The University Information Security Office (UISO) at Indiana University strongly recommends that any organization running a Windows Server Update Service (WSUS) configure the server to only allow HTTPS to be used for handling activity around metadata files. Clients connecting to the WSUS must also be configured to use HTTPS with metadata activities in order to communicate with the server.
Effects on UITS services, and what IT Pros may need to do in response
The IU Microsoft Update Service, msupdate.iu.edu, currently allows clients to connect via either HTTP or HTTPS. On Tuesday, Sept. 15, the IU WSUS will require clients to connect via HTTPS. After that, clients that are configured to connect to the IU WSUS via HTTP will stop receiving updates until they are reconfigured to use HTTPS.
There are three methods available for configuring clients to use msupdate.iu.edu:
- IU Campus Update Service Configuration Assistant (available on IUware). The assistant has always utilized HTTPS in its configuration. So, clients configured with the assistant will not be affected by the configuration change and no further action is required.
- Get Connected (getconnected.iu.edu\Windows). Get Connected was updated to use HTTPS for WSUS on Aug. 7, 2015. Older versions used HTTP. For systems that ran Get Connected prior to Aug. 7, UIPO recommends running the updated version of Get Connected or using the IU Campus Update Service Configuration Assistant. Either tool will update client settings to enable continued connections with the IU WSUS.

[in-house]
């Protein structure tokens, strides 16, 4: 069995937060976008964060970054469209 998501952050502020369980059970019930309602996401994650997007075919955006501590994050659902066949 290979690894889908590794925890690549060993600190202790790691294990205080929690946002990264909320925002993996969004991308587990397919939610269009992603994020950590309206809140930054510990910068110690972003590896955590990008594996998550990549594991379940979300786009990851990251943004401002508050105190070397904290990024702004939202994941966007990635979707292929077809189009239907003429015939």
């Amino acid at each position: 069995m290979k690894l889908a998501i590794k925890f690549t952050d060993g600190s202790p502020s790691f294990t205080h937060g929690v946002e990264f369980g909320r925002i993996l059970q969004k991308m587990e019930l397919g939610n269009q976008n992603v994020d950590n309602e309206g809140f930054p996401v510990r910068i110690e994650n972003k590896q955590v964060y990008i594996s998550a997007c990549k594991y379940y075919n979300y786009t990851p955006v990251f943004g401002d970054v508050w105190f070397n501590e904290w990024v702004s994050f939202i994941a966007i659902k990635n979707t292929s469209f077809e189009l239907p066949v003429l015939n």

- Group policy objects (GPOs). WSUS connection logs show that this is the most common configuration method. Logs also show that most clients configured via GPO are connecting via HTTP. We recommend that you check your GPOs and set the” intranet Microsoft updates service location” to specify https://msupdate.iu.edu (in both boxes, and without the quotation marks).
Note: It can take between 0-90 minutes for the change to take effect unless you run the “gpupdate /force” command on the target machines. Even then, that is ONLY the update to the GPO. The actual check for updates will happen in 0-22 hours -- unless Windows Update is run manually directly on the target machine.
As an alternative, clients could also be configured to use Microsoft’s update service. But this configuration requires outbound network access to the Internet, which may increase security risks for some clients -- depending on individual circumstances.
If you have questions about configuring updates for the Microsoft systems you support, contact Support Center Tier 2 at email@example.com, or via phone: 812-856-SCT2 (7282) or 317-278-SCT2 (7282).
Why is UISO making this recommendation?
This recommendation from UISO is a result of a security vulnerability that was recently publically published regarding the way metadata files are requested from and delivered by WSUS. Researchers from Context Information Security recently published a report detailing the vulnerability and have openly demonstrated how the vulnerability could be exploited to gain administrative control of clients using HTTP connections to WSUS.
Clients are not vulnerable if they -- and the WSUS server they connect with -- are both configured to use HTTPS with metedata files. Nor are they vulnerable if they use Microsoft’s directly provided update services.
- “What is Windows Server Update Service?”
- “What is the IU Microsoft Update Service, and how do I configure my computer to use it?”
- IU Campus Update service Configuration Assistant
- “In Microsoft Active Directory, what are group policies?”
- From Context
- Secure the WSUS 3.0 SP2 Deployment
- Secure WSUS 3.0 Deployment